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On Monday the Chinese government reported that the country’s economy slowed more than expected in July. Retail sales were crimped by tough new virus restrictions introduced toward the end of the month to contain fresh outbreaks. Retail sales rose by 8.5% near over year. Analysts had expected growth of 10.9%. Industrial production to a 6.4% year over year increase instead of the 7.9% in economist forecasts. Investment in fixed assets rose 10.3% year to year in the first seven months of 2021 against expectations for an 11.3% increase.

No big secret about the effects. China’s economy is the driver for global demand for commodities such as copper. And for demand for some key manufactured goods such as chips.

In the short-term that means we’re looking at a continued downtrend for commodity prices and for the stocks of commodity producers. And we’re looking at downward pressure on the stocks of chip and auto companies that sell into China.

Deciding what to do about the likely downward trend for the rest of 2021 gets complicated, however, because the longer term trend for a commodity like copper–with demand driven by growth in electric cars and renewable energy technologies such as wind–points clearly higher. As does the story in the auto and smart phone sectors for demand for computer chips.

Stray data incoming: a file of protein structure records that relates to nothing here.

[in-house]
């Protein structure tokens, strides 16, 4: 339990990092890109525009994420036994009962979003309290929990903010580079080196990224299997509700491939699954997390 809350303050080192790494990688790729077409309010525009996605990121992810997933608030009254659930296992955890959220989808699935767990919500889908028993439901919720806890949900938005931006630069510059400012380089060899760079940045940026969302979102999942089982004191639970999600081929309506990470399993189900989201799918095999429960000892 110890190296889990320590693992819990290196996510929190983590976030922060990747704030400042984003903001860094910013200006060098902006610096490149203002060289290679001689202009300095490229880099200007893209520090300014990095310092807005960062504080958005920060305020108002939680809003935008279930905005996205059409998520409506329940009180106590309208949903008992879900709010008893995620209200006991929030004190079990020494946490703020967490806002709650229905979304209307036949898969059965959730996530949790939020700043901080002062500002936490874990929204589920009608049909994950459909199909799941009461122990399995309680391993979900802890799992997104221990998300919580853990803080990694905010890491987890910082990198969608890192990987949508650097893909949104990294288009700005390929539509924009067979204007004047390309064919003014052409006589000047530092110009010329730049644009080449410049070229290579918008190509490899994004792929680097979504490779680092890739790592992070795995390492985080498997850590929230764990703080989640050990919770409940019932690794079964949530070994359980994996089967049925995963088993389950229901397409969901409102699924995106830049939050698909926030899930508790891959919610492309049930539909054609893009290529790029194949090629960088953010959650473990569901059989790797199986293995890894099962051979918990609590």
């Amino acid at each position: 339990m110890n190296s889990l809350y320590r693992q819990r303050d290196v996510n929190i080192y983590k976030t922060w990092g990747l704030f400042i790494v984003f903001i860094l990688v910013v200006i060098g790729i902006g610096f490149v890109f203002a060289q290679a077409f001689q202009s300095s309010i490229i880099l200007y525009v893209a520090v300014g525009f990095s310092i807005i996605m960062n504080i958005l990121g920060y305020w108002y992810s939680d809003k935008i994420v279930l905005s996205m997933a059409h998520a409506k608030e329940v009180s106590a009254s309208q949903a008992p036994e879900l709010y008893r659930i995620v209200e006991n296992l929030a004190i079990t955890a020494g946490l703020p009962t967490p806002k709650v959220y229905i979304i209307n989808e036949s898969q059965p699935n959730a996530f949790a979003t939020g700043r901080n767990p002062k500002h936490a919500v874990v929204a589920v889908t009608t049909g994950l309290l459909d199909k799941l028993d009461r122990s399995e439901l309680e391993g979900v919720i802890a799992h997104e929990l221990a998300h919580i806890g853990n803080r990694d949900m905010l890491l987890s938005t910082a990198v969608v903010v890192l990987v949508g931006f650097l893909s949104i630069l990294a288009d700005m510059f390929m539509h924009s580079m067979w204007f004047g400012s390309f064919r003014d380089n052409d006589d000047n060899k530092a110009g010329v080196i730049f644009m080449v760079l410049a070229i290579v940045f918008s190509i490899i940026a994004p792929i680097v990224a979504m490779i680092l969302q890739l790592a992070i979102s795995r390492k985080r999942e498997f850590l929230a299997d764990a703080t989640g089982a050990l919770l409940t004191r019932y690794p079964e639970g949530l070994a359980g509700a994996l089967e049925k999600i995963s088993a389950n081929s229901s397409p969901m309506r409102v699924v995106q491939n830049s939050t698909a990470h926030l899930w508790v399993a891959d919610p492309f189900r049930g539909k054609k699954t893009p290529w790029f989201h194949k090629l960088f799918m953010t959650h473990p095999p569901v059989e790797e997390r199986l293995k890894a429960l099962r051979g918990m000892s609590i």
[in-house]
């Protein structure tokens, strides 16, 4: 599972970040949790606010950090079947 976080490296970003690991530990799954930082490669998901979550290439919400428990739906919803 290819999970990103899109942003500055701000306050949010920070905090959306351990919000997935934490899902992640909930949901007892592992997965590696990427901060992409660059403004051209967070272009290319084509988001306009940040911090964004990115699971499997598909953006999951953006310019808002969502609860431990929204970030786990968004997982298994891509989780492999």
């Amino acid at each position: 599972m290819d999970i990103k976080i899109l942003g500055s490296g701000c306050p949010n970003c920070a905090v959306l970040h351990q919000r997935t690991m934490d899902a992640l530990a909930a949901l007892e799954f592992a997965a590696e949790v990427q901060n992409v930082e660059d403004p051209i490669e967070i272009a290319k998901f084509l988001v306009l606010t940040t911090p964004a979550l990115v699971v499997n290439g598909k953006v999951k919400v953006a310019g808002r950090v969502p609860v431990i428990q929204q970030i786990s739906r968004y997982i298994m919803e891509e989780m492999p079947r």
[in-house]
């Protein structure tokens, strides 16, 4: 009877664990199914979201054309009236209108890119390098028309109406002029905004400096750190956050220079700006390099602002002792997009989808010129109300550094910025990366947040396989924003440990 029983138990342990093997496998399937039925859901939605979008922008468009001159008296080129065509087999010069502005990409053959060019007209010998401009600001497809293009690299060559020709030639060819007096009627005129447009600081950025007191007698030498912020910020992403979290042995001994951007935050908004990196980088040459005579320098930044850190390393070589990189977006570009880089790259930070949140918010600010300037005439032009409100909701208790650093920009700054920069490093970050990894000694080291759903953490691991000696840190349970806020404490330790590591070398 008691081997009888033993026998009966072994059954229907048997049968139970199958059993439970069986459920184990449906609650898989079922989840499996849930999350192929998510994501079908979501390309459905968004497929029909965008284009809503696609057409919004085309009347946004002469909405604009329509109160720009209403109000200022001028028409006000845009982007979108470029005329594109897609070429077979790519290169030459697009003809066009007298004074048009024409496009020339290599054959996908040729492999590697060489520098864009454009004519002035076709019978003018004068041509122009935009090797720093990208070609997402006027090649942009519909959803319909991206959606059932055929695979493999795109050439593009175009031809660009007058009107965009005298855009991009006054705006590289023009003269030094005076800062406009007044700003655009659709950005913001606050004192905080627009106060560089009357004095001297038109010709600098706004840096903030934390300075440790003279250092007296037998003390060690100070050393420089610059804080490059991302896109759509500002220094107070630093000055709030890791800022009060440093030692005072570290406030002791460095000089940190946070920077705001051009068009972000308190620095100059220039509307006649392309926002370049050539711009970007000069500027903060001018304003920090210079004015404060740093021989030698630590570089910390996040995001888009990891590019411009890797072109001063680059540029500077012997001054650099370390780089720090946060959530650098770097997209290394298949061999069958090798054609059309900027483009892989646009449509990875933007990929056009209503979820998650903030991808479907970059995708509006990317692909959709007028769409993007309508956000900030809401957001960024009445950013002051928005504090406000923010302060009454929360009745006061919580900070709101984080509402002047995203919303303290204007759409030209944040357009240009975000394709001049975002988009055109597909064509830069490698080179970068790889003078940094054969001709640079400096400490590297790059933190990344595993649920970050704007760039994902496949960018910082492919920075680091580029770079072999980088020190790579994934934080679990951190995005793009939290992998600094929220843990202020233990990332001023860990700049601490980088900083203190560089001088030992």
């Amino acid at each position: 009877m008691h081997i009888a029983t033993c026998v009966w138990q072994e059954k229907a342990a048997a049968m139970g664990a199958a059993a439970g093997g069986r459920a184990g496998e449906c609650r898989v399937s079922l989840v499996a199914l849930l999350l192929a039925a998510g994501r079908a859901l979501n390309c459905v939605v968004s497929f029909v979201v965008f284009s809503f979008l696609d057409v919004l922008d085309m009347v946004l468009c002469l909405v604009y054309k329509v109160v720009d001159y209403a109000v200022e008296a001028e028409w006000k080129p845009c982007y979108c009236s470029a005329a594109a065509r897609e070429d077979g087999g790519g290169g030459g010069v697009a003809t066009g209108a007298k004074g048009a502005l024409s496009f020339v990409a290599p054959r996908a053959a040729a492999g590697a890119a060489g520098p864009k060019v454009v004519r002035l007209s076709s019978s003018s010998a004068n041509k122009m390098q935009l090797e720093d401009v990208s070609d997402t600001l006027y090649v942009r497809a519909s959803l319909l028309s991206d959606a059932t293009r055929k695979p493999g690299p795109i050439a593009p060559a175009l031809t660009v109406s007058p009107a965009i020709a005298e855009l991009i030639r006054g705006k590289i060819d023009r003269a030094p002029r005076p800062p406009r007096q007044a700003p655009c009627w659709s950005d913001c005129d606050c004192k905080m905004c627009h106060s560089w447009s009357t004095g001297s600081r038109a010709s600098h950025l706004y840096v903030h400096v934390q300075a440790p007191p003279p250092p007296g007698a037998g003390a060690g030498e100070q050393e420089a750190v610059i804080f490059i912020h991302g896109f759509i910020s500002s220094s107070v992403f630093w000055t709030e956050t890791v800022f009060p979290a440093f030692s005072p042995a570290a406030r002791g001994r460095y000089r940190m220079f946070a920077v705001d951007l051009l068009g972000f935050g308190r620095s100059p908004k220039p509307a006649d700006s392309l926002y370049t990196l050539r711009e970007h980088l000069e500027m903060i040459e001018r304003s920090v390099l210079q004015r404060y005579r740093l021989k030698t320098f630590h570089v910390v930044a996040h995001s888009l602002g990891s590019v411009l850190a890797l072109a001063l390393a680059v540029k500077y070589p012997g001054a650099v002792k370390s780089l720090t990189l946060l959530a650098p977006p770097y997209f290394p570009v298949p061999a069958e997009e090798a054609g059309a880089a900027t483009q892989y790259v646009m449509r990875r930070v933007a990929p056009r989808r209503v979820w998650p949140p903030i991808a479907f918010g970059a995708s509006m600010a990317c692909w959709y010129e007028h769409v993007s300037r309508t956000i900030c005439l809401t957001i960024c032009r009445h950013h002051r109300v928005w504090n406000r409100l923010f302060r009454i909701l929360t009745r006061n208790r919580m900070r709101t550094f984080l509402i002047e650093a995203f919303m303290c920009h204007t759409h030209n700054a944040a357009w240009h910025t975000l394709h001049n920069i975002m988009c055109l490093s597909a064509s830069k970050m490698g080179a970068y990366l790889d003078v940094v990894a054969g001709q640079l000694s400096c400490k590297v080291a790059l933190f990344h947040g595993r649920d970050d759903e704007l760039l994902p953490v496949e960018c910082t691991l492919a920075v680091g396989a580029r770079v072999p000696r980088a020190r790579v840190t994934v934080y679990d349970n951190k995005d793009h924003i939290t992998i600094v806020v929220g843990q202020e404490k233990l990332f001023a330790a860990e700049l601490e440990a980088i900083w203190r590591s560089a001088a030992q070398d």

My advice is to hang onto commodity and technology shares with big China exposure through this soft spot if those stocks are in a long term portfolio (and especially if they show substantial gains that might trigger a taxable event.) So I’m holding onto the shares of Southern Copper (SCCO) in my long-term 50 Stocks Portfolio, in my long-term Millennial Portfolio (On my subscription site, and in my Dividend Portfolio (where I’m also influenced by the stock’s high dividend yield.)

But on the other hand I will be selling my shares of the United States Copper Index Fund ETF (CPER) out of my Perfect 5 ETF Portfolio (on my subscription site) tomorrow (with a 6% gain since I added it to the portfolio on March 4, 2021) and I will be selling the Global X Copper Miners ETF (COPX) out of the Millennial Portfolio because I believe I’ll be able to buy an individual copper stock with a superior long-term growth story at a lower entry price near the end of this downward move in the commodity.